Bombarding DNA nucleotides and mammalian meat with 'femto-neutrons' has opened up the path to femtomedicine, an entirely new cancer diagnostics, it was reported today at First Global Congress on NanoEngineering for Medicine and Biology in Houston, TX.
Femto-neutrons or 'femtons' are fast neutrons of femtometer wavelength, a million times shorter than the current nanotechnology diagnostic probes which operate on nanometer scale. In the first experiment of the kind, a collaboration of California Science & Engineering Corp. (CALSEC) and College of Medicine, University of California, Irvine (UCI), claimed that is was able to detect oxygen differences as tiny as 1 atom of oxygen per molecule. Since 'hypoxic' cancerous tumors contain 50% to 90% less oxygen than healthy tissue, if you find an oxygen difference between a tumor and the adjacent normal tissue – you have diagnosed cancer! The principle is named 'Differential Femto Oximetry' and the patented diagnostic probe 'Oncosensor'.
"We are ready and eager to test this interesting approach in vivo by making animals inhale carbogen, an oxygen-enriched harmless gas," said co-author Orhan Nalcioglu, Professor and Director of the Center for Functional Onco Imaging of the UCI College of Medicine.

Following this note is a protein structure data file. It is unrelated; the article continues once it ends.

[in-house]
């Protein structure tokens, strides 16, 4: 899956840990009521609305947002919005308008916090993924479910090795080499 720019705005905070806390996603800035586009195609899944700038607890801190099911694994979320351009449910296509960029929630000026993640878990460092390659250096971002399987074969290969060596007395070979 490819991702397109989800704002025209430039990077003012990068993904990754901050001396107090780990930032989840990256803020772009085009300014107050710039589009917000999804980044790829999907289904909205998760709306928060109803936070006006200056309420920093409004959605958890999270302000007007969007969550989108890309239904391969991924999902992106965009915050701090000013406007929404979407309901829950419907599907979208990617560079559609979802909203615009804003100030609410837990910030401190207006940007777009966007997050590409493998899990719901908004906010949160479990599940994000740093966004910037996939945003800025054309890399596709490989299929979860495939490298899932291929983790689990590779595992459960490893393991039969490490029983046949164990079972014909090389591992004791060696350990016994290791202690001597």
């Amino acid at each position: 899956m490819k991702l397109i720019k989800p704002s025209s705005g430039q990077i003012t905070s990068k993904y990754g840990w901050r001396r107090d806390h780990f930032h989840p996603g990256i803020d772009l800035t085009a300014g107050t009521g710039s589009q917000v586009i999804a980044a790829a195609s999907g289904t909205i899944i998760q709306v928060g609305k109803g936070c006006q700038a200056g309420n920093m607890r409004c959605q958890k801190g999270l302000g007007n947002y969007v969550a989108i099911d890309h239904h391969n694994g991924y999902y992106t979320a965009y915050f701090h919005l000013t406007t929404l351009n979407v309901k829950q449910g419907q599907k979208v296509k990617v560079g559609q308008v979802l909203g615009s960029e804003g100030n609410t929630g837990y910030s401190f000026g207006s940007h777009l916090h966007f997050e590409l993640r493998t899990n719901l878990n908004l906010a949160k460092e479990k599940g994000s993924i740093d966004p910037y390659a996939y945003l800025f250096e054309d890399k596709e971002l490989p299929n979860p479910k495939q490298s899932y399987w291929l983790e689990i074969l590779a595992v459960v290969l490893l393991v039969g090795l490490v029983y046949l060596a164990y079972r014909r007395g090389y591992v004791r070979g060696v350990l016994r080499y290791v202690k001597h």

"Our mission is to provide needleless biopsy with negligible 'false negatives' that is a quantum leap over the current technologies. Oncosensor should facilitate an early warning, walk-in, painless, instant cancer diagnosis from outside the body, without intravenous fluid," says Dr. Bogdan Maglich, CALSEC's Chief Technology Officer and the developer of the core technology that was originally used for defense, one of "50 Champions of Innovation" elected by Fast Company magazine. "We derive our confidence from the fact that our 30 minute measurement of the genome lengths of mammalian tissues by neutrons yielded the same result as that obtained from a year-long genome sequencing."
Oncosensor is not an imager. It will be used in tandem with any one of the imaging systems which have achieved high sensitivity, almost 98%, in detecting tumors. But the imagers have a low 'specificity', about 70%, in distinguishing healthy from malignant ones, hence missing an unacceptably large number of malignancies. California scientists predict Oncosensor's specificity may reach 98%, which would be better than the surgical biopsy.
Dr. Nisar Syed of The Long Beach Cancer Institute, Chancellor of American College of Radiation Oncology, explained: "Oncosensor has the potential to significantly enhance the eradication of malignant tumors by the heat treatment known as hyperthermia, by pointing to the surgeons the area of least oxygenated tissue."
"Femto oximetry has also the potential for the forewarning of stroke and cardiovascular diseases which, too, are marked by oxygen change," says co-author Dr. Anna Radovic, a molecular biologist.
CNN and FOX have aired a 5 minute segment on the CALSEC Oncosensor Collaboration under Leading Developments in Diagnostic Technologies. It can be viewed at www.calseco.com.
Bogdan Maglich, 714-966-2986